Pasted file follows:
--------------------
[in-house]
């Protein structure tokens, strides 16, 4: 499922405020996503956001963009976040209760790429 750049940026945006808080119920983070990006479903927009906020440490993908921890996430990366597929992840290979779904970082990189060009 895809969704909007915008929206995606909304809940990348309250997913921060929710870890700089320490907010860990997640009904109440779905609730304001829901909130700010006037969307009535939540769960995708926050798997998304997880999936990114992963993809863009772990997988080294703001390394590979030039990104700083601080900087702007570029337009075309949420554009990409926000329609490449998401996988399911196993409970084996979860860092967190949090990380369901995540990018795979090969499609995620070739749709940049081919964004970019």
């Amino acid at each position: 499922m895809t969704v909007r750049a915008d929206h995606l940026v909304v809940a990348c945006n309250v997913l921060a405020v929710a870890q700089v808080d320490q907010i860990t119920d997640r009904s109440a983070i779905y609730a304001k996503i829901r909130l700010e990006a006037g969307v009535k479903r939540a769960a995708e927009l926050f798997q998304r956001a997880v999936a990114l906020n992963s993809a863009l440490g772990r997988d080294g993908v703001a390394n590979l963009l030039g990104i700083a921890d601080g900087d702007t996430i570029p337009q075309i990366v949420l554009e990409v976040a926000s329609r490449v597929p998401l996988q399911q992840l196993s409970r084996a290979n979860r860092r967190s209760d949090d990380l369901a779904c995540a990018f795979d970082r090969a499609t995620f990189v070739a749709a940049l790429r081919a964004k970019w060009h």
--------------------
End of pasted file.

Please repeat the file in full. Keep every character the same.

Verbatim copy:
[in-house]
């Protein structure tokens, strides 16, 4: 499922405020996503956001963009976040209760790429 750049940026945006808080119920983070990006479903927009906020440490993908921890996430990366597929992840290979779904970082990189060009 895809969704909007915008929206995606909304809940990348309250997913921060929710870890700089320490907010860990997640009904109440779905609730304001829901909130700010006037969307009535939540769960995708926050798997998304997880999936990114992963993809863009772990997988080294703001390394590979030039990104700083601080900087702007570029337009075309949420554009990409926000329609490449998401996988399911196993409970084996979860860092967190949090990380369901995540990018795979090969499609995620070739749709940049081919964004970019």
């Amino acid at each position: 499922m895809t969704v909007r750049a915008d929206h995606l940026v909304v809940a990348c945006n309250v997913l921060a405020v929710a870890q700089v808080d320490q907010i860990t119920d997640r009904s109440a983070i779905y609730a304001k996503i829901r909130l700010e990006a006037g969307v009535k479903r939540a769960a995708e927009l926050f798997q998304r956001a997880v999936a990114l906020n992963s993809a863009l440490g772990r997988d080294g993908v703001a390394n590979l963009l030039g990104i700083a921890d601080g900087d702007t996430i570029p337009q075309i990366v949420l554009e990409v976040a926000s329609r490449v597929p998401l996988q399911q992840l196993s409970r084996a290979n979860r860092r967190s209760d949090d990380l369901a779904c995540a990018f795979d970082r090969a499609t995620f990189v070739a749709a940049l790429r081919a964004k970019w060009h």